I’m Stacy Ritter, your County Commissioner, representing the residents of District 3, which includes portions of Coral Springs, Tamarac, Sunrise, and Parkland.
I think that most of us would agree that 2009 was a year to remember. And perhaps like all memories, some are fond and some are not.
The year began with much promise—as Americans would make history and elect the first African-American to the office of President of the United States--and he would inherit a Country on the brink of financial ruin.
2009 was the first year that the nation and Broward County experienced the full impact of the recession.
Balancing the 2010 budget was a great challenge. We were the first County Commission in South Florida to adamantly go on the record opposing any property tax increase, no matter how small.
With a record number of homes in foreclosure; property values plunging; and unemployment escalating; this Commission promised to offer tax reductions to ease the financial burdens of our residents. A responsible decision, but nonetheless one that left us with a budget gap in excess of $100-million dollars in the taxpayer supported general fund.
The county budget reflects the Commission’s conscience. Our commitment became our practice: property tax reductions with minimal as possible impact in county services and a promise to avoid the loss of jobs wherever possible.
It was a challenge that revealed our greatest strengths as a governing body and became one of our greatest accomplishments of the year.
The vast majority of property owners will see a reduction of $246 in their property taxes. The $3.3 billion budget decreased by $314 million compared to this year’s budget. The millage rate in Broward County remains at 4.889. Perhaps our greatest success was saving jobs. Originally this Commission sadly prepared to lay-off 250 employees. In the long run, Broward County’s Human Resources placed all but a handful of employees into full or part time jobs. For those who could not be re-positioned, we agreed to extend their health care benefits for the nine months as they seek new employment.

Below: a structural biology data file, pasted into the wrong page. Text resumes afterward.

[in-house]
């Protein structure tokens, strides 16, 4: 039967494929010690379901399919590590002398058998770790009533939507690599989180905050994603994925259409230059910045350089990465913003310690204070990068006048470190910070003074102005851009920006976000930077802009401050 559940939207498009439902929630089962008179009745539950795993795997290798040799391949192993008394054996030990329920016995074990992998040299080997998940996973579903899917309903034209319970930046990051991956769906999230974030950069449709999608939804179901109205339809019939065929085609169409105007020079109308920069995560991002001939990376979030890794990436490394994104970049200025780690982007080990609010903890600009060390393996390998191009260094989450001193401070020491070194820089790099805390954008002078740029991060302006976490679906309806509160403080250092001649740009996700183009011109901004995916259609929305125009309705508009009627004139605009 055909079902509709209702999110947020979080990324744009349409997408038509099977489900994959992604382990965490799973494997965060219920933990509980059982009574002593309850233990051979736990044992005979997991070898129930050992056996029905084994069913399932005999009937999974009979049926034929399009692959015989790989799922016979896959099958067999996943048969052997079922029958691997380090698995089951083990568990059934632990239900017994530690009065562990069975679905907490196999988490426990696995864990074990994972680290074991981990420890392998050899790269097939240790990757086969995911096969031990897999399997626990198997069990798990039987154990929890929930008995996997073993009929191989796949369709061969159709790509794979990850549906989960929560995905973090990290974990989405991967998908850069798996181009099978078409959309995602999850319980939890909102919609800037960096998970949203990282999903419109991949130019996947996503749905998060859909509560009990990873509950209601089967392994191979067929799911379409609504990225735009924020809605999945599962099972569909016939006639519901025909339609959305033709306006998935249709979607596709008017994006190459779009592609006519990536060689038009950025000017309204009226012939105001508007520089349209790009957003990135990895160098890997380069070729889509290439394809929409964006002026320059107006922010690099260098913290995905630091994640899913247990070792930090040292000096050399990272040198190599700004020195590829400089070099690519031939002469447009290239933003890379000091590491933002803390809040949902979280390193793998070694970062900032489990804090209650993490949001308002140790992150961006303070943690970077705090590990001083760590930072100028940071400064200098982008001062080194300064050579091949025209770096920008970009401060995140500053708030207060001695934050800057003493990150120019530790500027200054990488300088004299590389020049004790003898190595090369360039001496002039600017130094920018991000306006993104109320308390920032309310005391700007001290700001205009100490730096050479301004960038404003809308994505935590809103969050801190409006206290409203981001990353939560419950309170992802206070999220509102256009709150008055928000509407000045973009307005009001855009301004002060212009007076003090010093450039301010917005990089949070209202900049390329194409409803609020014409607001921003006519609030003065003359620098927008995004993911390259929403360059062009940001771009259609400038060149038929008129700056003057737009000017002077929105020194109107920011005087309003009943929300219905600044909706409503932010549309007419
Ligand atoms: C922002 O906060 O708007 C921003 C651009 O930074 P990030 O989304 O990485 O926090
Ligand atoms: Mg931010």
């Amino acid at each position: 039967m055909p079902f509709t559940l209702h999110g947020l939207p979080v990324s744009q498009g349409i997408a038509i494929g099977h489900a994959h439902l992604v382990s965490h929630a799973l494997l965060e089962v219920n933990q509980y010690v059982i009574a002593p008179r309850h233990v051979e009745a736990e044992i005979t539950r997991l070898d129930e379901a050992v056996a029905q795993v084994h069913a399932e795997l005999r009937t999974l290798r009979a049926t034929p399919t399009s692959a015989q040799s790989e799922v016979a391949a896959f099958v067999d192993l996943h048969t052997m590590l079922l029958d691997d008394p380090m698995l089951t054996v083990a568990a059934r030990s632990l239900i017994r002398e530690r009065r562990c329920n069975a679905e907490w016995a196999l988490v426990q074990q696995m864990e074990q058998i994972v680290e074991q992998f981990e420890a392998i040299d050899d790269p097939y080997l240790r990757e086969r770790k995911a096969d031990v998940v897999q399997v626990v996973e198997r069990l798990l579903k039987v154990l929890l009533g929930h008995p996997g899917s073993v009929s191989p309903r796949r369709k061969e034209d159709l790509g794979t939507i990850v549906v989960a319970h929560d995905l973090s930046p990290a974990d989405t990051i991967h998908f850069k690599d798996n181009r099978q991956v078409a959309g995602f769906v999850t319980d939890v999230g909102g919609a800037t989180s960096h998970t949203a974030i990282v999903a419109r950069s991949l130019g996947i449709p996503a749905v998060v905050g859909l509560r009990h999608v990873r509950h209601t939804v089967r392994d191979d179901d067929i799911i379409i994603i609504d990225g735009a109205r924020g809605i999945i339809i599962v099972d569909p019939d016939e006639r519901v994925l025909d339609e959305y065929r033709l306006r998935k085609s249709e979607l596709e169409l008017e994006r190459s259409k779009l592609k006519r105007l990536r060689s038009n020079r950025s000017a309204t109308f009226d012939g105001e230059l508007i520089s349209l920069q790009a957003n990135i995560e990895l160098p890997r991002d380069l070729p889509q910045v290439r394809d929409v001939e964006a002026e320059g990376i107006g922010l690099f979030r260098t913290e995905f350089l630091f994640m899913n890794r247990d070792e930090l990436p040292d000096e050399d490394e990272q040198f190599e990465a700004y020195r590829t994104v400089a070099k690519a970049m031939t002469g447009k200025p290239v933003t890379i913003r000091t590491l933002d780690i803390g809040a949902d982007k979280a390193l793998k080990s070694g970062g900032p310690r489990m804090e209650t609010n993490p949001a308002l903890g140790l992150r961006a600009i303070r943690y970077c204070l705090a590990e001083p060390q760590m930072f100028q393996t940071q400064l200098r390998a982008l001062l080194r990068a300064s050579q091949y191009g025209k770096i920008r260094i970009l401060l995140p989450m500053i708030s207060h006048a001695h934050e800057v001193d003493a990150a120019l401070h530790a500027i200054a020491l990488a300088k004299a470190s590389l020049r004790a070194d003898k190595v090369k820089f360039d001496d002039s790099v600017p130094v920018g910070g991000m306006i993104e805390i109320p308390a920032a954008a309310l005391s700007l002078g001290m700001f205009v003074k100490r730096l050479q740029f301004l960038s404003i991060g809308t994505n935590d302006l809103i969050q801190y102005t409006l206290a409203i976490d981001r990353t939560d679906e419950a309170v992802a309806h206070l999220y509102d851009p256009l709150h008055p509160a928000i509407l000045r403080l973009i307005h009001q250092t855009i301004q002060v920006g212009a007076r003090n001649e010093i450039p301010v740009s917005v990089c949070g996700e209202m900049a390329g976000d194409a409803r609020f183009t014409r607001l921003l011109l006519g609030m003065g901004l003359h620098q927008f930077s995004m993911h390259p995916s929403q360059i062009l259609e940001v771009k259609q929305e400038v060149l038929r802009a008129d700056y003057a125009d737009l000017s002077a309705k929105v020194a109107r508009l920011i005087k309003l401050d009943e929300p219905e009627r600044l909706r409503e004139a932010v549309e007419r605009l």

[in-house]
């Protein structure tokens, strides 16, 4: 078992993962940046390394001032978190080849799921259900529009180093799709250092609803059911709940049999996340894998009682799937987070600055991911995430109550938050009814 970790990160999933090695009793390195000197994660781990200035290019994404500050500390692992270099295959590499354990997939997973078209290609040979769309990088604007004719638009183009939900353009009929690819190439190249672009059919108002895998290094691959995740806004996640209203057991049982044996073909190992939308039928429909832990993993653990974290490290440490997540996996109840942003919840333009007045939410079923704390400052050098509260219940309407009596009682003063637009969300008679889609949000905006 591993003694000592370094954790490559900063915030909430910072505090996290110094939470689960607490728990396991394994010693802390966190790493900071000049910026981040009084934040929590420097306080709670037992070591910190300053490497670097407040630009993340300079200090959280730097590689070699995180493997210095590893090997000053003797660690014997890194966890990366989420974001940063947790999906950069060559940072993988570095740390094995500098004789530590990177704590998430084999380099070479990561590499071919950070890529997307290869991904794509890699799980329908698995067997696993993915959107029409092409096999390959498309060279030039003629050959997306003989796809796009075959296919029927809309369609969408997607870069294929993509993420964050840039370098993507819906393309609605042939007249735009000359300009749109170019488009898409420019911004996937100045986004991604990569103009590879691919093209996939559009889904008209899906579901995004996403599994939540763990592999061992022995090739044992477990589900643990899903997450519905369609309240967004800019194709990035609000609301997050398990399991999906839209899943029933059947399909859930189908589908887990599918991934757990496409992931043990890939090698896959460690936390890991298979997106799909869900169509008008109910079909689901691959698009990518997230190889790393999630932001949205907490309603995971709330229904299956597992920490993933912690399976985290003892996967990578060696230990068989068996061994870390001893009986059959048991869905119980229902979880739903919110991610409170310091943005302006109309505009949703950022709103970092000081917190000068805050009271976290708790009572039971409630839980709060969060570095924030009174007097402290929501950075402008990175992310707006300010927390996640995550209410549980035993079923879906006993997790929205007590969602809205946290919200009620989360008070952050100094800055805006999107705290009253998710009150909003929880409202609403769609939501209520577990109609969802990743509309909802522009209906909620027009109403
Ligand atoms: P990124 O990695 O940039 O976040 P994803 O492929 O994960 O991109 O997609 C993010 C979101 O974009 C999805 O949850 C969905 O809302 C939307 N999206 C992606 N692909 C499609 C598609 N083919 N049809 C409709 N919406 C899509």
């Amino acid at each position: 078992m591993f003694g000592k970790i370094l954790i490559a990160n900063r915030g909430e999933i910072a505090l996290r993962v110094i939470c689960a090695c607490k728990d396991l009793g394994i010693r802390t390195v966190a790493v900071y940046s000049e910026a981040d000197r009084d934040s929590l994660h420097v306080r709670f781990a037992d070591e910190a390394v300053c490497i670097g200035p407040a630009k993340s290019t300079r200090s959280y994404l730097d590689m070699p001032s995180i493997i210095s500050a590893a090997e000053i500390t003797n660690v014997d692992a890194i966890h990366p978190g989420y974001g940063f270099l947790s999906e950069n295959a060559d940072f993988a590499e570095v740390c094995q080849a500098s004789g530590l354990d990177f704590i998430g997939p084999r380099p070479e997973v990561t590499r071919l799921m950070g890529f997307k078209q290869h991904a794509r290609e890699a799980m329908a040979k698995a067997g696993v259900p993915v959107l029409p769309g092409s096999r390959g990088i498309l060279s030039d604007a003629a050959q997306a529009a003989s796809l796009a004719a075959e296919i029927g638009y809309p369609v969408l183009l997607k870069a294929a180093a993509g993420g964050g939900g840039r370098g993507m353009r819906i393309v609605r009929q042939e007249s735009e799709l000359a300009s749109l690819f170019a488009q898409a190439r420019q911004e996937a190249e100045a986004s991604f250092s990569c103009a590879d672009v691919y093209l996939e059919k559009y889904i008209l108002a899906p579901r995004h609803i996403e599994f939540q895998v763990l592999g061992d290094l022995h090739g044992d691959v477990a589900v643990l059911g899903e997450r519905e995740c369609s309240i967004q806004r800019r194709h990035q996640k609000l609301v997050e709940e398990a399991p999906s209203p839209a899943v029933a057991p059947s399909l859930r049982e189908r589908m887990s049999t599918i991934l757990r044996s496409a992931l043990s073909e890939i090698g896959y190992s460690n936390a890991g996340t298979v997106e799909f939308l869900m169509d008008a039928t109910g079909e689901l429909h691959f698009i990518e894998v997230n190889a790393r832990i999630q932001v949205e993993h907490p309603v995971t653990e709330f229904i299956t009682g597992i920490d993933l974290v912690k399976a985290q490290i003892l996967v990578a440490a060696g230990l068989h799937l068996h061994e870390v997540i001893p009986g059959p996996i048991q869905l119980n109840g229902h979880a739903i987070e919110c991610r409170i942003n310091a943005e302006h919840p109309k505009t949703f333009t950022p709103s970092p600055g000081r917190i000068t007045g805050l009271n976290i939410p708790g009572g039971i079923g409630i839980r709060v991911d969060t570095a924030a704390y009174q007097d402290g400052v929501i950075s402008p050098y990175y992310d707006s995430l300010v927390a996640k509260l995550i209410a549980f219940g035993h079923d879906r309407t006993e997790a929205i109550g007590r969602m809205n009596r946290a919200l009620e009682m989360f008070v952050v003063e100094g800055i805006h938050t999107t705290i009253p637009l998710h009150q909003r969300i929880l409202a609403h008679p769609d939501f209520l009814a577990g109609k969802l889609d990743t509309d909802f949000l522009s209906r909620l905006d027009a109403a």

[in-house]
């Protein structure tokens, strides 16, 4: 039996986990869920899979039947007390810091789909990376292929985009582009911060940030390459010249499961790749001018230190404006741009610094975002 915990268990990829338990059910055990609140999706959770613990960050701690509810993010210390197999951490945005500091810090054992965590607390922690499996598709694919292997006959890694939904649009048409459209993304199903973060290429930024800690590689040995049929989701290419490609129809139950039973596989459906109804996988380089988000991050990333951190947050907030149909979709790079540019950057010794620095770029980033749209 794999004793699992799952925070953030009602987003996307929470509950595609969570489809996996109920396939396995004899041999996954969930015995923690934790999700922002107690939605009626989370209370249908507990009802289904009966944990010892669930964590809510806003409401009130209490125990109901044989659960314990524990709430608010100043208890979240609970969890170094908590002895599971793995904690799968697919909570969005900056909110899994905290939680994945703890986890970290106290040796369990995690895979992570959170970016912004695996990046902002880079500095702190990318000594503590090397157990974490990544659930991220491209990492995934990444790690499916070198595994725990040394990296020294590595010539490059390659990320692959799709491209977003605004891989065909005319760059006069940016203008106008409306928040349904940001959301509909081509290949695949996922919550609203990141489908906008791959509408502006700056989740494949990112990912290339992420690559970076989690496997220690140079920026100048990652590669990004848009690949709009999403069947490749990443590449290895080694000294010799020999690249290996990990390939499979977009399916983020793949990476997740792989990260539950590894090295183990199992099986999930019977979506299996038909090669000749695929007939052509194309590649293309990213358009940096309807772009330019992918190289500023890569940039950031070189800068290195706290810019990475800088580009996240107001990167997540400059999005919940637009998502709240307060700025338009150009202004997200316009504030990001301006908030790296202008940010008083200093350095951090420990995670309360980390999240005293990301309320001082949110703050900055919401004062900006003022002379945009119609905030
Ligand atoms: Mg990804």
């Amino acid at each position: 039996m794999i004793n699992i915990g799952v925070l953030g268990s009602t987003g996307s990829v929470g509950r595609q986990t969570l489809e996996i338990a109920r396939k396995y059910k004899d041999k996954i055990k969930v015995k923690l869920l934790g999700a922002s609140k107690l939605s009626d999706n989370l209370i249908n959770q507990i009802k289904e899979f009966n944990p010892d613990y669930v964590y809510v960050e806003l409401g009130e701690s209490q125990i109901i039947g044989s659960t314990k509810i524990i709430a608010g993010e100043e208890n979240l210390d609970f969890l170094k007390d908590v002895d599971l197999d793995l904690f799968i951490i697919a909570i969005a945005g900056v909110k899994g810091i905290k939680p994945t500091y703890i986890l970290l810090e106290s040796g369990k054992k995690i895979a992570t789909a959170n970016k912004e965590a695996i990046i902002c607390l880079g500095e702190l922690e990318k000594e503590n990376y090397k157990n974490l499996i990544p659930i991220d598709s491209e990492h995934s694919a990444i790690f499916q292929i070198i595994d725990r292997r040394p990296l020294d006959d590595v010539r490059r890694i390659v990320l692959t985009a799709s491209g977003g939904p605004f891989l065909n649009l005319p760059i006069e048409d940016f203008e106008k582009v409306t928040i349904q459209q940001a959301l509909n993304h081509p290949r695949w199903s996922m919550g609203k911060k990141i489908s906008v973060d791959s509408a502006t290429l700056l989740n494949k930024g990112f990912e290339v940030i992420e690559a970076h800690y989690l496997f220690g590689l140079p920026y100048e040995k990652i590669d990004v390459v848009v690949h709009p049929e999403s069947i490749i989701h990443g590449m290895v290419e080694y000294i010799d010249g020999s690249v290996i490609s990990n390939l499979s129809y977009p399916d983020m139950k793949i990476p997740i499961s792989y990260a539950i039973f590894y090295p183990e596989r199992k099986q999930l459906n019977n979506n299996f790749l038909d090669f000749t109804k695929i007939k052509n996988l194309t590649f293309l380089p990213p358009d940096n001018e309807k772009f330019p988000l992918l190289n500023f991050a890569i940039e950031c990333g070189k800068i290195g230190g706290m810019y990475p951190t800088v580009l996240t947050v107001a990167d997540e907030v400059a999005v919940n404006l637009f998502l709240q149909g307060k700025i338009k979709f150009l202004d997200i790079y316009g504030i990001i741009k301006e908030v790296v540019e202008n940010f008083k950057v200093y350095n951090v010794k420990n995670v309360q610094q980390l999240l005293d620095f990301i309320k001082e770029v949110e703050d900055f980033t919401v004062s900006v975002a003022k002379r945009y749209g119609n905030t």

Ultimately, outstanding leadership, practiced at every level—this Commission, County Administration, staff, every county employee—would bring us to where we are today.
A balanced budget, reduced property taxes, a leaner—but more efficient government—a stabilized workforce—and a sense of accomplishment to fuel us forward.
Through a series of budget workshops, public hearings and Commission meetings we balanced the budget and implemented policies and procedures that will position Broward County to emerge stronger and recover quicker once the economy turns around.
Our bond rating remains strong as we maintain a “Double-A” bond rating with Moody’s, Fitch and Standard and Poor’s.
Like the economy through out our nation—our economic engines have slowed—but are still sound and running strong.
With foresight—we did plan for this rainy day. We also are moving forward creatively, looking for ways to increase our revenues without raising taxes.
And we continue to move forward with faith and optimism, knowing that we have the leadership to get us through this daunting time with an expectation of a better future on the horizon.